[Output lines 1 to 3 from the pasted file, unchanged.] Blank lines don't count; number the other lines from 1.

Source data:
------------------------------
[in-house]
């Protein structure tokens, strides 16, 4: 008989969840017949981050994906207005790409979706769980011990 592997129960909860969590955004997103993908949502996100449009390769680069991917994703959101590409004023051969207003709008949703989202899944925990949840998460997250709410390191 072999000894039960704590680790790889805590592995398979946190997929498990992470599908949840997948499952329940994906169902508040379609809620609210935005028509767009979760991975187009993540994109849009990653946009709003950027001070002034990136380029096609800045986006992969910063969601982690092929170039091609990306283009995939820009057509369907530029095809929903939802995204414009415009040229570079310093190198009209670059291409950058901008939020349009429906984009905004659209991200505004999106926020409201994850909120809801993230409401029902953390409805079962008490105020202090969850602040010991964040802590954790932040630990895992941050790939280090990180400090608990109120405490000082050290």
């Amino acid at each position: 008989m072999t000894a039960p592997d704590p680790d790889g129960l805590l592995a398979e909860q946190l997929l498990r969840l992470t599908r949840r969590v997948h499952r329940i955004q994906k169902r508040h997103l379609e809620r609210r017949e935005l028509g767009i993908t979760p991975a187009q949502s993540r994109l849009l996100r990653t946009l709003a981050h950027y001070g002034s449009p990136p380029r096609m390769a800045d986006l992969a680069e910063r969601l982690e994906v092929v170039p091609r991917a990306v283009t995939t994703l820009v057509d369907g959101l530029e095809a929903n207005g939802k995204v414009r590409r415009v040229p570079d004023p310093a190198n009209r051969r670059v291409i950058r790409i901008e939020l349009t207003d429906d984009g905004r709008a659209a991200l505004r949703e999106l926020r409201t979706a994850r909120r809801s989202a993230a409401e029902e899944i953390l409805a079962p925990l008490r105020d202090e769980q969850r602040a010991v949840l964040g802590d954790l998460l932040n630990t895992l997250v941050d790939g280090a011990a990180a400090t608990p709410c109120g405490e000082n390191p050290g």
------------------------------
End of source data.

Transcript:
[in-house]
């Protein structure tokens, strides 16, 4: 008989969840017949981050994906207005790409979706769980011990 592997129960909860969590955004997103993908949502996100449009390769680069991917994703959101590409004023051969207003709008949703989202899944925990949840998460997250709410390191 072999000894039960704590680790790889805590592995398979946190997929498990992470599908949840997948499952329940994906169902508040379609809620609210935005028509767009979760991975187009993540994109849009990653946009709003950027001070002034990136380029096609800045986006992969910063969601982690092929170039091609990306283009995939820009057509369907530029095809929903939802995204414009415009040229570079310093190198009209670059291409950058901008939020349009429906984009905004659209991200505004999106926020409201994850909120809801993230409401029902953390409805079962008490105020202090969850602040010991964040802590954790932040630990895992941050790939280090990180400090608990109120405490000082050290």
């Amino acid at each position: 008989m072999t000894a039960p592997d704590p680790d790889g129960l805590l592995a398979e909860q946190l997929l498990r969840l992470t599908r949840r969590v997948h499952r329940i955004q994906k169902r508040h997103l379609e809620r609210r017949e935005l028509g767009i993908t979760p991975a187009q949502s993540r994109l849009l996100r990653t946009l709003a981050h950027y001070g002034s449009p990136p380029r096609m390769a800045d986006l992969a680069e910063r969601l982690e994906v092929v170039p091609r991917a990306v283009t995939t994703l820009v057509d369907g959101l530029e095809a929903n207005g939802k995204v414009r590409r415009v040229p570079d004023p310093a190198n009209r051969r670059v291409i950058r790409i901008e939020l349009t207003d429906d984009g905004r709008a659209a991200l505004r949703e999106l926020r409201t979706a994850r909120r809801s989202a993230a409401e029902e899944i953390l409805a079962p925990l008490r105020d202090e769980q969850r602040a010991v949840l964040g802590d954790l998460l932040n630990t895992l997250v941050d790939g280090a011990a990180a400090t608990p709410c109120g405490e000082n390191p050290g």